by Douglas Birk

IMPORTANT DISCLAIMER: This blog does not offer legal advice and the information listed here is for generalized informational purposes only and should not be construed as legal advice or a legal recommendation. Assessing an individual’s legal case involves a careful and complete evaluation of case specific facts and the legal options or possible legal outcomes for individuals will vary significantly. For legal advice, please consult with an attorney.

It is very common for everyday people, even diligent and responsible people, to receive a collection letter. Often, it is hard to know how to respond to these letters, or what your legal options might be in such a situation.

Collection letters can originate from credit cards, overdue medical expenses, or even past due parking tickets you probably thought you paid years ago.

Generally, the original creditor will turn the collection matter over to another firm to collect on the debt. Often, they sell this debt for pennies on the dollar. As a result, it is not uncommon for a debtor to be unable to recognize the creditor or specific debt since the assigned collector usually purchased the debt years ago without the debtor’s knowledge.

Unfortunately, failure to effectively respond to collection letters, or simply avoiding them altogether, is not a solution. Eventually, these creditors will seek a court ordered judgment that will permit them to garnish your wages and other assets such as bank accounts. By the end of the process, past-due debtors become liable for collection fees, court costs, and attorney fees resulting in a final judgment totaling several hundred dollars more than the amount of the original debt.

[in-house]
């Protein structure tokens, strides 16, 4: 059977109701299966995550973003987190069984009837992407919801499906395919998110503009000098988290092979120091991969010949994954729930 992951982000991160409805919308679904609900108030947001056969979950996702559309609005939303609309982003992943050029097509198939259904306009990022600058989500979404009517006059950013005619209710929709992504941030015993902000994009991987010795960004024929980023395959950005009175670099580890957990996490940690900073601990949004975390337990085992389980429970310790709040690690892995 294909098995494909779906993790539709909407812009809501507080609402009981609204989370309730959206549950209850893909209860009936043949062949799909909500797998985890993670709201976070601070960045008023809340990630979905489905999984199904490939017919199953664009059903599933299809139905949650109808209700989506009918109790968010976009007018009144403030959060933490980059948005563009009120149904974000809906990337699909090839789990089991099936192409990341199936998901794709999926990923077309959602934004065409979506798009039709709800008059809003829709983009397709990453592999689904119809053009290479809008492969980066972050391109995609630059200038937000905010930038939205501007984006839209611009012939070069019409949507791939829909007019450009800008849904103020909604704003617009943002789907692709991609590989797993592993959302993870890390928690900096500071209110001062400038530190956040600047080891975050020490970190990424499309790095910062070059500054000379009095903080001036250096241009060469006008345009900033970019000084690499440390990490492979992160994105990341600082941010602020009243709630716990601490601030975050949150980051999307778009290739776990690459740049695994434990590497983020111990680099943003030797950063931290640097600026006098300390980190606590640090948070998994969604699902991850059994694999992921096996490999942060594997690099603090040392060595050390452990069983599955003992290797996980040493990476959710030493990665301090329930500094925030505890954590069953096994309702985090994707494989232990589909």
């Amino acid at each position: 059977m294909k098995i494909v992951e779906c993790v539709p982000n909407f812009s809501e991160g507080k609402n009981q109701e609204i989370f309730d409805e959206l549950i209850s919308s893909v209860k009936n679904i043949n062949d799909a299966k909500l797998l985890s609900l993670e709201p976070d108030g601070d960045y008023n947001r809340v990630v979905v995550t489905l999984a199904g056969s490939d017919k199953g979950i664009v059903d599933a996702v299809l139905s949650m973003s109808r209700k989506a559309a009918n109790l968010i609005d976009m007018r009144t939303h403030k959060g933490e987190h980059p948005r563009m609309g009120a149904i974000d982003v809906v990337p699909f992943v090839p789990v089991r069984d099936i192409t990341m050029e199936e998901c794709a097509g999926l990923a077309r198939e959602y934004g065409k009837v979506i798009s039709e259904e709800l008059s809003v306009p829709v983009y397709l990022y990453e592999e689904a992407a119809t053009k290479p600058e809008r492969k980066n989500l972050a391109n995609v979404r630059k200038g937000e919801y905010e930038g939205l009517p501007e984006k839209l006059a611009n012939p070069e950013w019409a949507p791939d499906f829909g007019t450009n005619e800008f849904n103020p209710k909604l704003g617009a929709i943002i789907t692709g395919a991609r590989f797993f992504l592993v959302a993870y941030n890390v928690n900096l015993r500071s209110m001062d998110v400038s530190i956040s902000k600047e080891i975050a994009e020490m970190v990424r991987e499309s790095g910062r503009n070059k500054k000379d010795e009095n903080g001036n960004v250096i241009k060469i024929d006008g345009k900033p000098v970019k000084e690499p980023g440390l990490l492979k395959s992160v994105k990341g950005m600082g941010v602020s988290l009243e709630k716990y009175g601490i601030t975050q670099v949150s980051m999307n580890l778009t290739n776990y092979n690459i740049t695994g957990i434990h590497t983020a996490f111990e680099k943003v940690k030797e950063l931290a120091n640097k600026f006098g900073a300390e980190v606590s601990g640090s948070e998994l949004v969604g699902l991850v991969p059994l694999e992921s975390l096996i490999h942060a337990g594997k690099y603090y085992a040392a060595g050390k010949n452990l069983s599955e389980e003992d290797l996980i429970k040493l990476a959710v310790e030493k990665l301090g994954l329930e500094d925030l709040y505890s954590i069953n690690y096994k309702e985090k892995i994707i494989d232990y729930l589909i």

Meanwhile, the debtor’s credit is significantly damaged impacting the debtor’s future ability to obtain reasonably priced loans for such items as cars or homes.

So what should you do when you receive a collection letter?

Well, every situation is different. However, if the amount of debt is remotely significant, you should definitely consider contacting an attorney in order to explore your legal options. For example, it is not uncommon for creditors, through collection firms, to fail to serve a notice to a current address or upon a responsible person as required by law.